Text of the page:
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Shaka Smart compares Mo Bamba to Rudy Gobert and Joel Embiid

The Longhorns head coach thinks his former star has more potential than other players projected as top draft picks.

NCAA Basketball: NCAA Tournament-First Round-Texas vs Nevada Christopher Hanewinckel-USA TODAY Sports

The future is bright for former Texas Longhorns forward Mohamed Bamba, who is currently in Los Angeles training for the 2018 NBA Draft, according to head coach Shaka Smart in a recent interview on 105.3 The Fan in Dallas.

“He’s got phenomenal upside, and he’s really just scratching the surface of what he can do as a player, particularly on the offensive end. We knew we’d only have him for one year, and I’m just really proud of the growth and progress that he made on and off the court at Texas,” Smart said.

Before a toe injury limited Bamba late in the season, he’d started to come into his own as a player, scoring 49 points and securing 27 rebounds while missing only four shots in games against Iowa State and Oklahoma in late January.

Smart also shared some comparisons for Bamba.

On the defensive end, it was not surprising that Rudy Gobert came to mind — at 7’1 with an 8’0 wingspan, Gobert is the only player in the NBA who can match the height and length of Bamba. Gobert’s resulting ability to protect the rim has helped him become a candidate to win the Defensive Player of the Year award this season.

“Defensively, there’s (Utah Jazz center Rudy Gobert), who Mo’s very much like on defense,” Smart said. “But, Gobert, if you talk to NBA guys, they say that he’s the MVP of that team because he changes everything on defense. And, that’s Mo.”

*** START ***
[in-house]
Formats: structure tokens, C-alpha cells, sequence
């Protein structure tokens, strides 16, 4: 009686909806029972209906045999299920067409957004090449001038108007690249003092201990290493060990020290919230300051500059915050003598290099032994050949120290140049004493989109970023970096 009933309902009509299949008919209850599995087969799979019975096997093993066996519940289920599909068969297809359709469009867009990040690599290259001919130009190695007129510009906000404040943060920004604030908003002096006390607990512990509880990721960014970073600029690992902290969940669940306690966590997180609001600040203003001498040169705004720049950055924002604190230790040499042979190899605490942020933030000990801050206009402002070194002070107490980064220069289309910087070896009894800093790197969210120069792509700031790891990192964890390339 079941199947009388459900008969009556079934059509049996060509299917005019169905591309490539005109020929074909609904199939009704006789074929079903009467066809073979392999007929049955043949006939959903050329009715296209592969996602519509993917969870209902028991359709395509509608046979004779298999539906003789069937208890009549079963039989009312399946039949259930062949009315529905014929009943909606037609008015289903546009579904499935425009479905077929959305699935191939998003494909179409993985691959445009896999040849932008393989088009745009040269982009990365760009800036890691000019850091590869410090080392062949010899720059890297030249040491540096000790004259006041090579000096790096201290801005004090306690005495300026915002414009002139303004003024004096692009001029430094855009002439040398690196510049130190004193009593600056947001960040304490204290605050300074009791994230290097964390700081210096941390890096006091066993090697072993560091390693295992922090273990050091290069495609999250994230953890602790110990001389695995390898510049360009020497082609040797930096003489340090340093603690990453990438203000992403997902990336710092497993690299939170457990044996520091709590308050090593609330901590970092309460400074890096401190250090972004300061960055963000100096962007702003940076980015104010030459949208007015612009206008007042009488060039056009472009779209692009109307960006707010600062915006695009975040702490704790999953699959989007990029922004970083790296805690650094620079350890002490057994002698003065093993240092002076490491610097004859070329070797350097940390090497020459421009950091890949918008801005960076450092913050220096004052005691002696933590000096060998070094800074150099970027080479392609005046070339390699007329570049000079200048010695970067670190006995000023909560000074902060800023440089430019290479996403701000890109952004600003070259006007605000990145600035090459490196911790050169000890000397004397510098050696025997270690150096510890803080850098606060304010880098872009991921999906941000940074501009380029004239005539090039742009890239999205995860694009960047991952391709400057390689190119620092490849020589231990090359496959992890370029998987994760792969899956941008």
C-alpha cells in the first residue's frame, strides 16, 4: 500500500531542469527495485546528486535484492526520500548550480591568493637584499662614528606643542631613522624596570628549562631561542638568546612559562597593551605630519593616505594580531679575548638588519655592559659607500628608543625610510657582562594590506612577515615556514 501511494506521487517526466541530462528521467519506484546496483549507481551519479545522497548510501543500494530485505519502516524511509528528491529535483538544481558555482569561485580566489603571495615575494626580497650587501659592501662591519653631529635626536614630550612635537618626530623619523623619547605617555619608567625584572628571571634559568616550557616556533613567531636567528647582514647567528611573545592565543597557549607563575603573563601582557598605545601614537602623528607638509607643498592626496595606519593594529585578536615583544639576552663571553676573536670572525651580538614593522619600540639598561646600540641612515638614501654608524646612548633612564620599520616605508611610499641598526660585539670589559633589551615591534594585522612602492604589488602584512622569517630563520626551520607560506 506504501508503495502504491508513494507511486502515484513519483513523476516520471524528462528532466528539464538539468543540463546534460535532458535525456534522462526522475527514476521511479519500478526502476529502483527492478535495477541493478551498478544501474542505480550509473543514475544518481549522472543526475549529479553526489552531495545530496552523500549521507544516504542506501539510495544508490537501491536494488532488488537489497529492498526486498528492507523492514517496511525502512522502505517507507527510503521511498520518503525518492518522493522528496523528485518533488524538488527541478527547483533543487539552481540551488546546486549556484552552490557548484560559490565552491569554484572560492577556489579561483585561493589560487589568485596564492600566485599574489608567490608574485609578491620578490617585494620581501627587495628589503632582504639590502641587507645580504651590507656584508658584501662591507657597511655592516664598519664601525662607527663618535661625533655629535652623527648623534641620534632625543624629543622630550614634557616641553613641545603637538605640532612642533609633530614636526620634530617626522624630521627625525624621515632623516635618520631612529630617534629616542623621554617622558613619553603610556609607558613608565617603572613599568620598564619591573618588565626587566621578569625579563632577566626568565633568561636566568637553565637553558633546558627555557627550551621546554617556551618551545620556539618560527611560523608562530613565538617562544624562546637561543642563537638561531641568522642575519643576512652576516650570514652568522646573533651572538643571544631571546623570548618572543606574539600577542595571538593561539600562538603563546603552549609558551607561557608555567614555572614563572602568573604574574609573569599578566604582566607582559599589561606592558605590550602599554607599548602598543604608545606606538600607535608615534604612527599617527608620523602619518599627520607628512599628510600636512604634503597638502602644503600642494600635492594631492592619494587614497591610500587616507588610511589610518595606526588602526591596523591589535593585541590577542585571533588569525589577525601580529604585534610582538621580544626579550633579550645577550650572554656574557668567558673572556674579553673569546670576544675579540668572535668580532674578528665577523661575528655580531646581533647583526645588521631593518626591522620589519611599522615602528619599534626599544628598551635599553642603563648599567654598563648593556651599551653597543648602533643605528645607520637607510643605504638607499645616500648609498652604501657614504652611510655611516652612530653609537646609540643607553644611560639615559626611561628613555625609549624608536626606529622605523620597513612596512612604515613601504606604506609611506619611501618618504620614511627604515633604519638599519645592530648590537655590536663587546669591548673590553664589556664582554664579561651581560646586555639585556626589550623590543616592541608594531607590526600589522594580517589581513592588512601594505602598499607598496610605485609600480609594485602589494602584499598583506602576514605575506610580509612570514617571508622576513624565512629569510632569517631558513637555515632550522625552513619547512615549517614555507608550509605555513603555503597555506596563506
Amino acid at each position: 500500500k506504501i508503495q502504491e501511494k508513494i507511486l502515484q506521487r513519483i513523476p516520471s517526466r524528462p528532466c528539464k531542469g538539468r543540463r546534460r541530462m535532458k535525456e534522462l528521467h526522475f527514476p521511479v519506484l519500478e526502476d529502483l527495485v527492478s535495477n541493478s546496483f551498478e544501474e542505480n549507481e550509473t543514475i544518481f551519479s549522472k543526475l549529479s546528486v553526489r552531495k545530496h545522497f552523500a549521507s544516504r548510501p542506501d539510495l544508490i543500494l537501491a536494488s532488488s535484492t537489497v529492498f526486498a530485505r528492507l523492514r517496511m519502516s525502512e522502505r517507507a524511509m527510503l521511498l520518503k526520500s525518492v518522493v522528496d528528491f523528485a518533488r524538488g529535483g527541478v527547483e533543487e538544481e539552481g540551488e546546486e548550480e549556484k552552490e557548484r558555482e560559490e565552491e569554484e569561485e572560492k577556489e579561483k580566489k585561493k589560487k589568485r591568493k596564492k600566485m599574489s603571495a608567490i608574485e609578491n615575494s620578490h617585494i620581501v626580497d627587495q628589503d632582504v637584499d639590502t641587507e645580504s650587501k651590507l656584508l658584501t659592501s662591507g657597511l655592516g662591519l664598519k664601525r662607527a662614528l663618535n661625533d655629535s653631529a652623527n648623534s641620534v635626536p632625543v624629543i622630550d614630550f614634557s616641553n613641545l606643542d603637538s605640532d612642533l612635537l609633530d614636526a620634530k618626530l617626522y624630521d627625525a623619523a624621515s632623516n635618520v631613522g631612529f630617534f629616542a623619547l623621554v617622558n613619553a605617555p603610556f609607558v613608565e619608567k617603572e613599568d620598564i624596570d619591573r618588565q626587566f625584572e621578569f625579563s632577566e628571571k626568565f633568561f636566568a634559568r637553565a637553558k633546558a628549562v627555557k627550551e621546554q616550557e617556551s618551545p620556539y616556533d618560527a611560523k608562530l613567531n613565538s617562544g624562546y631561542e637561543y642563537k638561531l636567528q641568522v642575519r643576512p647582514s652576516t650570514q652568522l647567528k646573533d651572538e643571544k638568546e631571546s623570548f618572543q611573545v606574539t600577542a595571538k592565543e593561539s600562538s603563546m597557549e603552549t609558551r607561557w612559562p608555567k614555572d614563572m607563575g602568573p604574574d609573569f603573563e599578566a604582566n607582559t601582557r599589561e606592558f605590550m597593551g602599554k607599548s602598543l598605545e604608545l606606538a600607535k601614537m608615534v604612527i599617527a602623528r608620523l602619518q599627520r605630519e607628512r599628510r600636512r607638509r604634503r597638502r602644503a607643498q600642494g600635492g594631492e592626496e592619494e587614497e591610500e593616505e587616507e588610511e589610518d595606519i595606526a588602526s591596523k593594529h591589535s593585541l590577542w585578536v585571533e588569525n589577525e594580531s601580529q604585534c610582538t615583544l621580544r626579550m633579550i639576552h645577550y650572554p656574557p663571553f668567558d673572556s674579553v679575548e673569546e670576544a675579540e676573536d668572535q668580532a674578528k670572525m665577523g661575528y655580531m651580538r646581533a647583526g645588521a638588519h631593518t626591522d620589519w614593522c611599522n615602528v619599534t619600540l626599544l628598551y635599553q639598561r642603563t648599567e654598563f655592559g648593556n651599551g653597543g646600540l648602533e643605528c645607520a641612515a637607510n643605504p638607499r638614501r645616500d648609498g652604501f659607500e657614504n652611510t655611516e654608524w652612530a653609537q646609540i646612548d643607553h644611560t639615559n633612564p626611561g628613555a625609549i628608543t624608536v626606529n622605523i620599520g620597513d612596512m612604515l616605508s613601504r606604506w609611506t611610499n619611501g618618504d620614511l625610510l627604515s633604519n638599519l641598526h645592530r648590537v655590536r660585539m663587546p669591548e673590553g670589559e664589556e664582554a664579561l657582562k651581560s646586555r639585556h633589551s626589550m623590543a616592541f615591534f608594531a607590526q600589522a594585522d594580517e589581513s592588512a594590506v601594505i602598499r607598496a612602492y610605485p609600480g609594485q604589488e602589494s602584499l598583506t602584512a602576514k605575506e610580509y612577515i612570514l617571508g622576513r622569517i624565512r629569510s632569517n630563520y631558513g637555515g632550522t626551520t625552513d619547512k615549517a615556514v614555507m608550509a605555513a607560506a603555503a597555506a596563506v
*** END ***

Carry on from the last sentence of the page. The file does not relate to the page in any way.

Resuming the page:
The offensive comparison was a bit more surprising.

“On the offensive end, and some people might think this is a stretch, but I think he has the potential to be like Joel Embiid,” Smart said. “When you look back at when Embidd was at Kansas for one year, he was less productive offensively than Mo was this year. Now, if you fast forward three-four years (to see what) Embiid is doing for the 76ers, I think Mo can be that good. He just obviously has to add strength and polish to his game.”

The interesting aspect of that comparison is that Bamba is working to fast track that development towards where Embiid is now as a player not only by modeling his game after Embiid, but spending time with the 76ers star.

At the start of the NBA Playoffs, Embiid wasn’t yet cleared to play while Bamba was in Philadelphia, so the two watched film together after the games for hours, according to The Ringer.

“He’d give me his input on what I should change,” Bamba said. “He told me to play lower. It’s all about leverage and being more explosive.”

Now Bamba is putting that advice to use as he trains in Los Angeles with Drew Hanlen, a former college player who also trained Joel Embiid, along with a handful of other current NBA standouts.

With Hanlen’s help, Bamba set out to improve three key areas of his embryonic offensive game: low-post moves, mid-post moves, and shooting. For each move, Hanlen said there are essentially three stages that take three to four weeks each: understanding it, implementing it, and mastering it. As of May 1, Bamba was in Stage 2.

He’s also slightly modified the mechanics of his jump shot, with an emphasis on getting more arc on his shot, a la Dirk Nowitziki, arguably the gold standard for a sweet-shooting big with an ideal entry angle on the basket.

But The Ringer piece provides much more perspective on the work Bamba is doing to improve physically beyond the basketball court as he attempts to add muscle to his massive frame by working out and consuming five protein shakes per day and massive amounts of food.

So, despite the consistent characterization of Bamba as a raw player, Smart sees him as a guy who has unparalleled upside, even when compared to the top players in the draft.

“I just think the exciting thing about Mo is that he has more potential than any of those guys.”

No matter where Bamba goes in the draft on June 21, it’s going to be fun to watch him develop in the NBA. The sky is the limit.